How SQL Server counts page refs without counting

While researching my previous post on latch promotion, I came across an odd piece of magic that made me do a double take. And sleep on it. And tear out my hair. I took it on faith that this is more likely a clever algorithm than a brain fart, but I could not stop asking myself repeatedly…

What were they smoking?

The piece of code in question is really simple, involving the maintenance of the BUF structure’s breferences member, which notionally is a count of how many times the page has been touched since the page’s counters were last reset.

Some background:

  • The counter reset happens about every four seconds and sets breferences to zero.
  • rdtsc is our fastest possible time stamp counter, counting CPU clock cycles. At 2Ghz, the bottom 32 bits roll over roughly every two seconds.
  • The ror operator (rotate right) is a form of bitwise right shift, but the bits shifted out get shifted in at the opposite end. So ror 3 takes the least significant three bits and make them the most significant three.

The fragment in question is invoked every time a page is touched, and translates to something like this:

int32 tsc = lower 32 bits of rdtsc;
tsc = tsc ror 3;
if (tsc & breferences == 0)
{
  breferences = breferences * 2 + 1;
}

Oh, the unspeakable cleverness

I’ll spare you my false starts, but I think I finally have it. The first observation is that, on the occasions breferences increments, it does not increment linearly, but instead has an exponential growth pattern. These increments take it through the sequence 0, 1, 3, 7, 15, 31, 127, 255 etc. Or in binary: 0, 1, 11, 111, 1111, 11111, 111111, 1111111, 11111111…

Those numbers can be seen as off-by-one variations of powers of two. Forget the offset, and think of the number as simply doubling on each increment if it keeps your head clearer – instead of accuracy, we have a order-of-magnitude reference count.

But how on God’s green earth can this be a useful number, and why is there a timestamp in the picture?

The way I reasoned it out for myself in the end is that this partial rotated timestamp is essentially a cheap semi-random number; while clearly not random, it is good enough for our purposes. And our only interest lies in the bit pattern for the least significant N bits, with N growing as breferences grows.

We are in the realm of bargain-basement statistics here. Observe: for a random number, there is a 1 in 2 chance that it will be odd, a 1 in 4 chance that it will be divisible by 4, a 1 in 8 chance that it will be divisible by 8, etc. Turning it sideways, we’re likely to need two tries to get an odd number, four tries to get a number divisible by four, etc. And the bit pattern (1, 11, 111…) we are anding against the modified TSC gives us the check for divisible by 2, 4, 8 etc.

Now translate this into something useful:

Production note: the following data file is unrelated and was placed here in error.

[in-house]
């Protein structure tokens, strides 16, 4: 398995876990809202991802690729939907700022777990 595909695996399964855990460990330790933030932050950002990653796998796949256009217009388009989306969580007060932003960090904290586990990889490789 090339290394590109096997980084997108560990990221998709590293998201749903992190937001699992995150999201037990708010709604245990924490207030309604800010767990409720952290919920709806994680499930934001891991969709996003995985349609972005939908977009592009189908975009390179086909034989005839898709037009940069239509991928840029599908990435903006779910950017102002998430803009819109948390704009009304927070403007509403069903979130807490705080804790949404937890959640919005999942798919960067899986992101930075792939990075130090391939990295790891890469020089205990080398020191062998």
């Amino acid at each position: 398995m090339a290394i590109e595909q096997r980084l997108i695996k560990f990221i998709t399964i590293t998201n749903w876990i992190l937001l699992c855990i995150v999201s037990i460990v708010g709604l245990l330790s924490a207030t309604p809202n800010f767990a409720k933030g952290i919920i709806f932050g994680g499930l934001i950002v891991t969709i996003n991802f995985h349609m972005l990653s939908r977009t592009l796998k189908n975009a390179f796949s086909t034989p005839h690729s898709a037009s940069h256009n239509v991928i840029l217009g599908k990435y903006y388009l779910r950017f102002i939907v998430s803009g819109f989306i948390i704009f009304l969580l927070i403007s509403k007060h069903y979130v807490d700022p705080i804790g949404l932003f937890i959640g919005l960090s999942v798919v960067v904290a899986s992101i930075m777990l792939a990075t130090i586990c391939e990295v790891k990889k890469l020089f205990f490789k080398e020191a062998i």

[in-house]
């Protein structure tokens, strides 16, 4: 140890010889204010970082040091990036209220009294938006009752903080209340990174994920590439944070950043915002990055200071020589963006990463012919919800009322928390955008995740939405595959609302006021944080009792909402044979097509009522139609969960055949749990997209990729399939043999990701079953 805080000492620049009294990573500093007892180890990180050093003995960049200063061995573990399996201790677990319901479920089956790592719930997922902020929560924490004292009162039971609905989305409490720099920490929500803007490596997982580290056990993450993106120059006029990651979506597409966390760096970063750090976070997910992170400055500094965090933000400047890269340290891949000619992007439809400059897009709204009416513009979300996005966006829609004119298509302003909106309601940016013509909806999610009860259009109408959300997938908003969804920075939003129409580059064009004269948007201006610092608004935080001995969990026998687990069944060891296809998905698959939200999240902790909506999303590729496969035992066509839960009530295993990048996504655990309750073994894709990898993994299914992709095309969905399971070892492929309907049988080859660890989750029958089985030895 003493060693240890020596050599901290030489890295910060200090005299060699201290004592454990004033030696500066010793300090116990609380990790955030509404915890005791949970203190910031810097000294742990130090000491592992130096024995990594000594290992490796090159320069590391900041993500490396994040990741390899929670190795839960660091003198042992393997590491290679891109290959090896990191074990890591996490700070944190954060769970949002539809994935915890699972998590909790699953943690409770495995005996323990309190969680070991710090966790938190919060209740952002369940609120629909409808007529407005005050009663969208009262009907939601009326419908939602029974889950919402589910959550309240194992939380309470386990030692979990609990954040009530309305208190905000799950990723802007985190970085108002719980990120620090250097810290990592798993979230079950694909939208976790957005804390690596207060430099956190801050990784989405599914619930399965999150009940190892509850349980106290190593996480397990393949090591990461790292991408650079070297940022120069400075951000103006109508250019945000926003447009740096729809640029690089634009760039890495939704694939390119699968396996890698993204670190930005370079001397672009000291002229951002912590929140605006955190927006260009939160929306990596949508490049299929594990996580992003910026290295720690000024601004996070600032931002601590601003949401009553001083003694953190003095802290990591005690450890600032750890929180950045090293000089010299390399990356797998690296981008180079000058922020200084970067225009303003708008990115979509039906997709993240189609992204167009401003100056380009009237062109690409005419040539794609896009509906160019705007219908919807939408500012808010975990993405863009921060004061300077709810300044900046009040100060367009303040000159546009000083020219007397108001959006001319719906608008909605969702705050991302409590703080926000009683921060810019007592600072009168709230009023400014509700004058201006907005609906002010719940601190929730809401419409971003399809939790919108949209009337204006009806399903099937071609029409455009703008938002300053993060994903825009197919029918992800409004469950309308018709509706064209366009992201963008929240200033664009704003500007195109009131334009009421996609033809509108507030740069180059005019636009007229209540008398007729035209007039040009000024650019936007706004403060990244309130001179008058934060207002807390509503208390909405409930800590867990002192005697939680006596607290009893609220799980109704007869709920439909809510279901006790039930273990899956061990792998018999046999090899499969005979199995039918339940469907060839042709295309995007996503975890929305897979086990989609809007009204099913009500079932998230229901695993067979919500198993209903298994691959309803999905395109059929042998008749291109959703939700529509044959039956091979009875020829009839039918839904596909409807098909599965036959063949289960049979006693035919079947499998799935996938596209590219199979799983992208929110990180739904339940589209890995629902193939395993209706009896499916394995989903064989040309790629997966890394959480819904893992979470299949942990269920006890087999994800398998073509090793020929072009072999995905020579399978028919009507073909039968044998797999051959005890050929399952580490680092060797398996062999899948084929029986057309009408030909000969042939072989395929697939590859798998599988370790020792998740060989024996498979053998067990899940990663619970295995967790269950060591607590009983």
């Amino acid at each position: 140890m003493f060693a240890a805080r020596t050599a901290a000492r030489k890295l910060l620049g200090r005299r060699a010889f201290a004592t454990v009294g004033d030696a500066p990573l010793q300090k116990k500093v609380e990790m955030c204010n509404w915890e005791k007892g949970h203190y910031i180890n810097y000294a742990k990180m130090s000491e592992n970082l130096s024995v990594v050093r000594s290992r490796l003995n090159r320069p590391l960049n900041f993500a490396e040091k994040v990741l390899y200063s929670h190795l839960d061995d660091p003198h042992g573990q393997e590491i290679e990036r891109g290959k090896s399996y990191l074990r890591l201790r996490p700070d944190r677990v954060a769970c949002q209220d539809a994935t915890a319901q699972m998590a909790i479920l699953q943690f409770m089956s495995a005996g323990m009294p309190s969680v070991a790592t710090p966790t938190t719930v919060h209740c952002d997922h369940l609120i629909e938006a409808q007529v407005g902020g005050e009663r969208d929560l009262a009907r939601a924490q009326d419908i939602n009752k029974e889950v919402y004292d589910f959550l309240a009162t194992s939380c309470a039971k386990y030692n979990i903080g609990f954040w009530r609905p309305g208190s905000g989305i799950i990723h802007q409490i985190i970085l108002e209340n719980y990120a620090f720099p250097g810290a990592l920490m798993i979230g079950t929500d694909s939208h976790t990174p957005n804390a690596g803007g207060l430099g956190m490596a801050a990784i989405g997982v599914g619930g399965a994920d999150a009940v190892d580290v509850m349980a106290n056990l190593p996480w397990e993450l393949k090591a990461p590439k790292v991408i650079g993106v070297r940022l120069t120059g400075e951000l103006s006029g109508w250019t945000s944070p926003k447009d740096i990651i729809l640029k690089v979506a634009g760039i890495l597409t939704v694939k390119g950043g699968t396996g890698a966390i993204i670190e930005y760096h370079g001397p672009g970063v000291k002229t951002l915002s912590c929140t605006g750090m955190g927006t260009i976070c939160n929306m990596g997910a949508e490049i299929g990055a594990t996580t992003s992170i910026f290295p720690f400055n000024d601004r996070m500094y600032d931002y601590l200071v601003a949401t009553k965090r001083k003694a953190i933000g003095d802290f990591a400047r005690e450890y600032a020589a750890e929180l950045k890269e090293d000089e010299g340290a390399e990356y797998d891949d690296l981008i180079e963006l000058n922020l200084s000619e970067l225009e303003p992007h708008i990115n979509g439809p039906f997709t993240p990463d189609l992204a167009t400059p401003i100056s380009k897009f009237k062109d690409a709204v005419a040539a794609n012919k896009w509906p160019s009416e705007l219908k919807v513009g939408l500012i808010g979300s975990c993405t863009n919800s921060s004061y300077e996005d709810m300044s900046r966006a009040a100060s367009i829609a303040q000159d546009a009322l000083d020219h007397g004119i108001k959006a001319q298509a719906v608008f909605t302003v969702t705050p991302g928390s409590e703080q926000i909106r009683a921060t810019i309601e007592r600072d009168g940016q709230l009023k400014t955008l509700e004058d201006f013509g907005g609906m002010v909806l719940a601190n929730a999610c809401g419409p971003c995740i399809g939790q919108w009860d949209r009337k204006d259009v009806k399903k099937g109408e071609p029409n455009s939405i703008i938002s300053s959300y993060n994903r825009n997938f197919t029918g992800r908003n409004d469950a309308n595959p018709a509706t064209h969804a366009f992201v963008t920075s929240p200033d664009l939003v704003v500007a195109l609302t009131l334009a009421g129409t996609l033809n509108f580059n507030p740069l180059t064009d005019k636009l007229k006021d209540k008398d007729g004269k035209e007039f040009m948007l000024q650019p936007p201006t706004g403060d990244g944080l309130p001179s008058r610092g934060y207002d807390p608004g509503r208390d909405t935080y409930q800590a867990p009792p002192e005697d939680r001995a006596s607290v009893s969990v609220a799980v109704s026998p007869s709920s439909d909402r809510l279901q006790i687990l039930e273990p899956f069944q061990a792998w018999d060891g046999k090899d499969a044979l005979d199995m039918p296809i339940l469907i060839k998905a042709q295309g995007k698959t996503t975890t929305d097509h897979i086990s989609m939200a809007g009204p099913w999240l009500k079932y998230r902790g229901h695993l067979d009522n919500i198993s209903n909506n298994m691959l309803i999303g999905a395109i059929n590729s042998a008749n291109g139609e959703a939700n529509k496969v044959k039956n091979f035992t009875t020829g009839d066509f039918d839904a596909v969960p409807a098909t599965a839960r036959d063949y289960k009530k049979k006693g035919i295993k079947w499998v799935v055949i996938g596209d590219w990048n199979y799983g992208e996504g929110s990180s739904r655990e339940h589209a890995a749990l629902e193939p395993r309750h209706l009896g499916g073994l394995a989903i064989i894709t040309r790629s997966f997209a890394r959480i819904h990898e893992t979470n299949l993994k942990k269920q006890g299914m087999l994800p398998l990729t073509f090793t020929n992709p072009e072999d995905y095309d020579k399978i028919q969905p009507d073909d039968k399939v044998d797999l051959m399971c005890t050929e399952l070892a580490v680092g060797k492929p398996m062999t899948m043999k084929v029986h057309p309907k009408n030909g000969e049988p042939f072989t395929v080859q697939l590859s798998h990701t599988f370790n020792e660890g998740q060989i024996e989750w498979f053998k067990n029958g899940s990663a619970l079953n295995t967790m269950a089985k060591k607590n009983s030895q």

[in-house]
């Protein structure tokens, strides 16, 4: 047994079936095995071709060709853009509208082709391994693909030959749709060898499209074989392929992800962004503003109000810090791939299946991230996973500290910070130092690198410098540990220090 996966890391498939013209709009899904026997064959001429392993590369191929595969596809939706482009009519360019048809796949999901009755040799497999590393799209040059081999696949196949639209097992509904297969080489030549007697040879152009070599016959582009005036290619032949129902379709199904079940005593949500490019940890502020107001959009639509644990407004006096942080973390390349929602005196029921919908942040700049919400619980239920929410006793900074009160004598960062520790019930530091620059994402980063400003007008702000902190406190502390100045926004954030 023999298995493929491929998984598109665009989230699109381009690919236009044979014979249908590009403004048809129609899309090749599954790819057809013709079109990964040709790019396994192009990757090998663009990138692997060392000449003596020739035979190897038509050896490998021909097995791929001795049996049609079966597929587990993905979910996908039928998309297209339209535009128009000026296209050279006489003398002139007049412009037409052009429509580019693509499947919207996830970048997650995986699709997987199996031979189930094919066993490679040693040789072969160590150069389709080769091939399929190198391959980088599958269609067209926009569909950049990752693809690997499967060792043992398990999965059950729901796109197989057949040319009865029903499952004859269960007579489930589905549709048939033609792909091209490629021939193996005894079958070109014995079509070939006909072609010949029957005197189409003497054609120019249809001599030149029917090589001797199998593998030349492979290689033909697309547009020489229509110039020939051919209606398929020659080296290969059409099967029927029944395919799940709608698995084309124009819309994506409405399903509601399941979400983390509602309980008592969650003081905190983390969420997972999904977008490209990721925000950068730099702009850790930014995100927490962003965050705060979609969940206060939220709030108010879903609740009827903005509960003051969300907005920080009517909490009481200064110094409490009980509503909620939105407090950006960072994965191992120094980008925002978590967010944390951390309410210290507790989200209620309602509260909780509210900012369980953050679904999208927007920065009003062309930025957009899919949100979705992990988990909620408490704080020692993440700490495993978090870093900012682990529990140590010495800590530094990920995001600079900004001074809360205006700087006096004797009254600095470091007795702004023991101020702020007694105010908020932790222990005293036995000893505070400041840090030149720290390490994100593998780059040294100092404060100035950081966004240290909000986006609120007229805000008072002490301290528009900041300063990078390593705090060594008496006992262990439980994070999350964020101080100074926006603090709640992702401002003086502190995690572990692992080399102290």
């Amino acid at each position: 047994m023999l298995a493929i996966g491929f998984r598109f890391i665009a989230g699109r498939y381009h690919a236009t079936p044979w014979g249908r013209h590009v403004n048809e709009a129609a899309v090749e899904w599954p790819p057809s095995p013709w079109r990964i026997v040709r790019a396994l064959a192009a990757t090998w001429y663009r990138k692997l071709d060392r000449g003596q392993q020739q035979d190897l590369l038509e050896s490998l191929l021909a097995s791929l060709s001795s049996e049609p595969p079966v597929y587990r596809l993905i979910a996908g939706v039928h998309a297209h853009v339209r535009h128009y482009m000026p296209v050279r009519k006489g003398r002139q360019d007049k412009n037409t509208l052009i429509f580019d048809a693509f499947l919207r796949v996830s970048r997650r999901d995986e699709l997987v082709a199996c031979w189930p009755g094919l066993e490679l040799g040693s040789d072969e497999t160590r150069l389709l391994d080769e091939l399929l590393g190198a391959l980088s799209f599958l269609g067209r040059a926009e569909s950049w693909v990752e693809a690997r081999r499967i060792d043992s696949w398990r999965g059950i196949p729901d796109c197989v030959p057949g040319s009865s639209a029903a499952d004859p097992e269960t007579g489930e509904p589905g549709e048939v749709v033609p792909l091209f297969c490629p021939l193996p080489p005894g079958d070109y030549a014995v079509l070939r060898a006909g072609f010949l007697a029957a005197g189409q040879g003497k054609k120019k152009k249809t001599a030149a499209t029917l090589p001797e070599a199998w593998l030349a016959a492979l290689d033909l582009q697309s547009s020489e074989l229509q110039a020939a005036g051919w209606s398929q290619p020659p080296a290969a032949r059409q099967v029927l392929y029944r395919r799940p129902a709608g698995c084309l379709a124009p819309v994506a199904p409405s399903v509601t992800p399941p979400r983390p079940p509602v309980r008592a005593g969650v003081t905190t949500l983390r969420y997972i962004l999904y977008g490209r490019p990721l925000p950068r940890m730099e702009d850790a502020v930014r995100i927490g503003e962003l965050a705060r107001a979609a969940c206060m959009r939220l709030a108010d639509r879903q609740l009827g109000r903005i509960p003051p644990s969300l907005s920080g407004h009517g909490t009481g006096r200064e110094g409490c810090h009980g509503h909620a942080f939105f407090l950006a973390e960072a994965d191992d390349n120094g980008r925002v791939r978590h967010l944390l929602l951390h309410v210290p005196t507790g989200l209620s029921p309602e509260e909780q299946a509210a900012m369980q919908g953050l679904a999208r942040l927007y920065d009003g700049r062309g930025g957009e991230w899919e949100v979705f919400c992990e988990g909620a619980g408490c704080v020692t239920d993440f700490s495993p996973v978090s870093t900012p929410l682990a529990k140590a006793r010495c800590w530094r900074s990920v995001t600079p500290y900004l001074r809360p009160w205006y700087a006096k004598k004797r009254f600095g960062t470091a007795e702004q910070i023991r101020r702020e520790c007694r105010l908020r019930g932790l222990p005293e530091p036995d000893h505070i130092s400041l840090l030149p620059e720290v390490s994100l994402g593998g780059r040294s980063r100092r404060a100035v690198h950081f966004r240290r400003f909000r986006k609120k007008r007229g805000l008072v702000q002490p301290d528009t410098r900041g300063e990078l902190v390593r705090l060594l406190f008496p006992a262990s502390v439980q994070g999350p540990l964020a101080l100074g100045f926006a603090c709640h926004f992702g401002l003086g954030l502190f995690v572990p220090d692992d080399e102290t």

• If breferences is 0, we’ll always update it to 1. This is deterministic, and it accurately reflects that the page was touched once.
  • If breferences is 1, let’s assume that it will take two attempts before the increment branch is taken; this is the 50% chance of the random number being odd. The successful attempt will update it to 3, i.e. two more references will probably have incremented breferences by two.
  • If breferences is 3, it will probably take four tries before it is incremented to its next value, which is 7.
  • Similarly it will likely take eight attempts to increment it to the next value, 15.
  • Et cetera, et cetera.

So even though breferences only has 33 values, the values are expressed as an actual best-guess reference count, rounded to the nearest power of two. And given what we use it for, this coarseness and slight nondeterminism is perfectly fine. As the expression goes, it’s good enough for jazz.

Yes it’s clever, but what’s the point?

Let’s assume that an older buffer pool implementation literally incremented breferences on every page access. This is all very well and accurate, but it comes at a cost, because each update involves a cache line invalidation, and this is something we prefer to avoid in a hot data structure: the 64-byte cache line containing breferences will now need to be re-read by the next CPU that accesses the BUF. And while this behaviour is inevitable for most uses of the latch, the latch lives in a different cache line within the BUF struct. So even if the issue remains for the latch, we can reduce it massively for the metadata members like breferences, and this is still a win.

This touches on another area of highly optimised data structures. Looking at the memory layout of the BUF, we find that the members which rarely change (page pointer, database ID, file ID, page ID etc) sit snugly in one cache line, and this is one which will rarely be invalidated. Then we have another cache line containing breferences, bcputicks etc. This is updated far more frequently, but it still isn’t very hot, comparatively speaking. The decision not to measure acquisition time on every acquisition (the 10% sampling discussed here) fits in this narrative as well. If we always logged acquisition time, we’d have more accurate statistics, but it would come at the cost of more cache line invalidation, and hence the act of measurement would bog us down unnecessarily.

One thing I’m learning here is that we can safely assume that data structures that are known to be highly concurrent will be strewn with Easter eggs of algorithmic cleverness. And Easter egg hunting is a great way to learn from clever people’s experience.

Bonus link: While it isn’t pertinent to our “random number” use of rdtsc, Bruce Dawson made some great observations about just how accurate a modern invariant TSC is.

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